It is the season of sockeyes in Southcentral. Dip nets are out in full force this month with people filling their freezers, and one local chef wants to teach you about using all the pieces of your salmon catch, not just the fillets.

"It's about getting the most bang for your buck from your salmon harvest," said Aaron Apling-Gilmon, executive chef at Seven Glaciers restaurant in Girdwood. "There's a lot of parts that we in the restaurant industry know to use, and so we're just going to teach the home cooks how to do that as well."

Apling-Gilmon is teaching a class at the Anchorage Museum called "Urban Homestead Intensive: Nose-to-Tail Salmon". He'll teach the skills necessary to make recipes using the roe, bones, heads and bellies.

"The two biggest things are collars and bellies," he added. "If you have had toro, from the tuna belly, salmon is similar. Collars grilled are a delicacy; it's literally one of the best things you have ever had."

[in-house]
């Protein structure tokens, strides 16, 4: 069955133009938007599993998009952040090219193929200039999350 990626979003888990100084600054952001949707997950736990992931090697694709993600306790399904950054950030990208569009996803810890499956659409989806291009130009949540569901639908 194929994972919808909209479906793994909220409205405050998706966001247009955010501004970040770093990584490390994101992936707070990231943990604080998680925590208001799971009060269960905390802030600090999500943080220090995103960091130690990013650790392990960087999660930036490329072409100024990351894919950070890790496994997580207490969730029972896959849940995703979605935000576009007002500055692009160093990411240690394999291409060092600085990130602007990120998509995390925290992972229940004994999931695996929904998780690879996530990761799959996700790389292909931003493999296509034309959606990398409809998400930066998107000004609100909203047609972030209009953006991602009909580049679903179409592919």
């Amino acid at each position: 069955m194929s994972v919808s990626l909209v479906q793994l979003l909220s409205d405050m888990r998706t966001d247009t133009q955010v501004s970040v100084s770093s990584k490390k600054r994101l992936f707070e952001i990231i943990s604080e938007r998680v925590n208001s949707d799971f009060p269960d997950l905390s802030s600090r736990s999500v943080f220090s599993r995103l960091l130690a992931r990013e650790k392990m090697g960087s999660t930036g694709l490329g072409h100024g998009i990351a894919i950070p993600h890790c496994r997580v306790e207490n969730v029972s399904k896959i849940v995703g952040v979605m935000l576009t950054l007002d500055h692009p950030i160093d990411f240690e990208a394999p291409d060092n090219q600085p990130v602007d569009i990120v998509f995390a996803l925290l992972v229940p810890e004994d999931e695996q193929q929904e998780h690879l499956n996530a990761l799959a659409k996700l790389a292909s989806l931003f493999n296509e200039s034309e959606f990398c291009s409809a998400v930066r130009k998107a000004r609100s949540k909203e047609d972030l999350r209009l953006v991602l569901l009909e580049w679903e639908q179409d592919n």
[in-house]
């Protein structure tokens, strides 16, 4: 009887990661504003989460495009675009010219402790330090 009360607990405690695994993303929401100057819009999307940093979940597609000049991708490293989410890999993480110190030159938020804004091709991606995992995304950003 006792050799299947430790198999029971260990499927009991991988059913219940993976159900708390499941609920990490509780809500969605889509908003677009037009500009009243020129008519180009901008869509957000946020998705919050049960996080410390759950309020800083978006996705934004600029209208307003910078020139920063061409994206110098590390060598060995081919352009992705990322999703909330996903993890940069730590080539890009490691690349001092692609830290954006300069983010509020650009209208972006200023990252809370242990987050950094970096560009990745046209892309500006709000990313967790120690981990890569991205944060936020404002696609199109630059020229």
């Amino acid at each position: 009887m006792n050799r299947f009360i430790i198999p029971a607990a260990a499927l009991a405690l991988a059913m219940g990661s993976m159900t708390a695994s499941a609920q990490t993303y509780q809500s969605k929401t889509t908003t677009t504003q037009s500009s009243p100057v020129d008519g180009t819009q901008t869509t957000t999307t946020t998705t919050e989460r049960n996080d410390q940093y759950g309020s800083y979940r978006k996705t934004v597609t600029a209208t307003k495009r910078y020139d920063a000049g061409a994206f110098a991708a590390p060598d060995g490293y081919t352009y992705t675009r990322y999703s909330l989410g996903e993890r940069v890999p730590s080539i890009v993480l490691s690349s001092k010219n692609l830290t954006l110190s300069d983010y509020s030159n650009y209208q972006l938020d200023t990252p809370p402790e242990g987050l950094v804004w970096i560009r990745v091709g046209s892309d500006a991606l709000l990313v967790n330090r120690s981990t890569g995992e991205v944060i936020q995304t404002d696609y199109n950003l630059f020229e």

Apling-Gilmon will discuss the different species of salmon and teach people how to make recipes using the leftovers of each of the species.

"A lot of Asian cultures use the head often," Apling-Gilmon said. "It's really easy to make a delicious soup. You don't have to eat the whole head, but it makes a nutritious, delicious soup."

Other recipes will include making carpaccio, using the scrapings and skin crackers.

"At the restaurant, we use often the scrapings, so no matter how good you are at filleting there's always a little bit left," he added. "We scrape the bones, use the meat, leave that for tartare. The bellies are used for carpaccio or you can smoke the bellies, pick the meat off, super easy, and it's rich, fatty and delicious."

The Urban Homestead Intensive on salmon is Monday, August 6 and Tuesday, August 7 at the Anchorage Museum.

To register for the class, click here.

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